As a result, The Keepers paints an especially sinister picture of the archdiocese by detailing how Wehner was told that the archdiocese needed a second complaint, or a witness to back up her claims, even though it already had one.
Because of a lack of action, Wehner and Lancaster brought forward a $40 million lawsuit against Maskell, the Archdiocese of Baltimore, and Archbishop Keough in 1994. The Keepers details that at least 30 more allegations from other Archbishop Keough alumni, according to Wehner’s lawyer, were made to local and state authorities during the same time period.
Sharon May, who was the head of the sat the Maryland state’s attorney’s office in the ’90s — during Wehner’s Jane Doe lawsuit — explains in The Keepers that she didn’t really have enough evidence to prosecute Maskell. She says the individual accounts couldn’t be used in conjunction with one another.
When it comes to the murder, The Keepers’ biggest development hinges on whether there were maggots on Sister Cathy’s corpse
In The Keepers, the link between Maskell and Cesnik’s murder is Wehner, and whether what she’s saying is believable according to the church and to authorities. She’s also the only link between Maskell’s sexual abuse at Archbishop Keough and The Keepers’ theory that Maskell allegedly murdered or was involved in the murder of Cesnik.
And she has a bombshell of an accusation.
Wehner says that after Cesnik went missing in November 1969, when Wehner was a high school student at Archbishop Keough, Maskell met with her and was acting very strange. He said he knew where Cesnik’s body was. Wehner says he also led her out of school, drove her to the place where they eventually found Cesnik’s body, and actually showed her the corpse. Wehner says she bent down to look at the body, and that there were maggots on Cesnik’s face.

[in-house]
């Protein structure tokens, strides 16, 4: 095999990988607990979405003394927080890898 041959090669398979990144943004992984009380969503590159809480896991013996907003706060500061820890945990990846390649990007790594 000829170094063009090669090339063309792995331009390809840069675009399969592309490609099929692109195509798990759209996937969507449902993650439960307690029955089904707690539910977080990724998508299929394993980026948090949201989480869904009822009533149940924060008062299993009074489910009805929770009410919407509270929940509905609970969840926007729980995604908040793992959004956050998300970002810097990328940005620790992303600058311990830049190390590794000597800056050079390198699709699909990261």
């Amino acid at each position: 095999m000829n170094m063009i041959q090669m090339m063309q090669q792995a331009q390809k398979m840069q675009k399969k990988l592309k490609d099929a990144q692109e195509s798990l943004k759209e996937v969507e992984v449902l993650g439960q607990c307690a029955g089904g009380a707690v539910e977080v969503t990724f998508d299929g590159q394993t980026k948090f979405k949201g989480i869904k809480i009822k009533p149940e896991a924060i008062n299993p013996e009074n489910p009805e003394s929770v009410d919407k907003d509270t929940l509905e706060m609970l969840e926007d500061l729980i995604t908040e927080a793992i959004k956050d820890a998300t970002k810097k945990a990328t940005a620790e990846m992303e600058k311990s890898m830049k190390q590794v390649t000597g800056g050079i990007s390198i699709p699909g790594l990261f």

“You see what happens when you say bad things about people?” Maskell allegedly asked Wehner.
When Wehner came forward with the story in the ’90s, the police said that November’s typically cold weather would have made it impossible for maggots to live. But as The Keepers shows us, the autopsy designated the presence of maggots in Cesnik’s body.
Further, according to archival Baltimore weather reports from Weather Underground for 1969, it appears that there were several days after November 7 that were actually quite warm — the highs never dipped below 51 degrees during the week of Cesnik’s disappearance; from the 16th to the 19th, there was a point where highs hit 63; and later in the month, beginning on the 23rd, there were consecutive highs of 64, 59, 53, and 54. And according to a study from the National Institutes of Health (in researching this story, I found myself learning more than I ever wanted to know about decomposition and maggots), the optimal temperature for blowfly larvae (the species of fly usually associated with decaying carcasses) is around 75 degrees.
The maggots in Cesnik’s body seem to indicate that Wehner’s story has at least a grain of truth to it.
Further, in the years and decades following Wehner and Lancaster’s lawsuit, their stories began to appear more and more credible. Their 1994 lawsuit was ultimately thrown out because of an expired statute of limitations — and the two were discredited in the process. However, as mentioned above, the church has since paid out settlements to Maskell’s victims (including to Wehner), signaling that it believes the women were telling the truth about Maskell’s abuse.
Today, Wehner and Lancaster’s stories seem like accounts that were ignored and brushed aside, not the fabrications they were once made out to be. And if Wehner is telling the truth about the abuse, The Keepers believes, and about the maggots she allegedly saw on Cesnik’s corpse, then her linking Maskell to Cesnik’s death seems to be more credible than not.
But Father Joseph Maskell’s DNA doesn’t match the forensic evidence
The maggot bombshell is The Keepers’ most satisfying revelation — it connects Maskell and the sexual abuse at Keough to Cesnik’s murder while also lending credibility to Wehner’s story. The other components of the mystery are far less tidy.